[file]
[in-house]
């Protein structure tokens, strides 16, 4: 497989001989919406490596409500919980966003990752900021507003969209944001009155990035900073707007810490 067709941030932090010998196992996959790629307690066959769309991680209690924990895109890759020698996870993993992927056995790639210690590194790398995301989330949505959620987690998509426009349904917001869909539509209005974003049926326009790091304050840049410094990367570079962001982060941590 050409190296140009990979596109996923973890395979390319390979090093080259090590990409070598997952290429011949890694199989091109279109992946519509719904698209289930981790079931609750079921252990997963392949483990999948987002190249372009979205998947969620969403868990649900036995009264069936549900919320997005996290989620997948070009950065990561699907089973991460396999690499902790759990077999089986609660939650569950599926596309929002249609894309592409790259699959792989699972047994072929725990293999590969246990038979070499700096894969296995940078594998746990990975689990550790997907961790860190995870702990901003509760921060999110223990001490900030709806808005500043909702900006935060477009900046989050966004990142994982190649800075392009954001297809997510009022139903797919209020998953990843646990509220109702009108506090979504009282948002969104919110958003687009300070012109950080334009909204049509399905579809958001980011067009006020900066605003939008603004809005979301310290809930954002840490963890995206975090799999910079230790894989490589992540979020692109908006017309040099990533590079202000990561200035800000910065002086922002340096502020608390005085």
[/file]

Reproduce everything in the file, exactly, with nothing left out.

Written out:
[in-house]
């Protein structure tokens, strides 16, 4: 497989001989919406490596409500919980966003990752900021507003969209944001009155990035900073707007810490 067709941030932090010998196992996959790629307690066959769309991680209690924990895109890759020698996870993993992927056995790639210690590194790398995301989330949505959620987690998509426009349904917001869909539509209005974003049926326009790091304050840049410094990367570079962001982060941590 050409190296140009990979596109996923973890395979390319390979090093080259090590990409070598997952290429011949890694199989091109279109992946519509719904698209289930981790079931609750079921252990997963392949483990999948987002190249372009979205998947969620969403868990649900036995009264069936549900919320997005996290989620997948070009950065990561699907089973991460396999690499902790759990077999089986609660939650569950599926596309929002249609894309592409790259699959792989699972047994072929725990293999590969246990038979070499700096894969296995940078594998746990990975689990550790997907961790860190995870702990901003509760921060999110223990001490900030709806808005500043909702900006935060477009900046989050966004990142994982190649800075392009954001297809997510009022139903797919209020998953990843646990509220109702009108506090979504009282948002969104919110958003687009300070012109950080334009909204049509399905579809958001980011067009006020900066605003939008603004809005979301310290809930954002840490963890995206975090799999910079230790894989490589992540979020692109908006017309040099990533590079202000990561200035800000910065002086922002340096502020608390005085």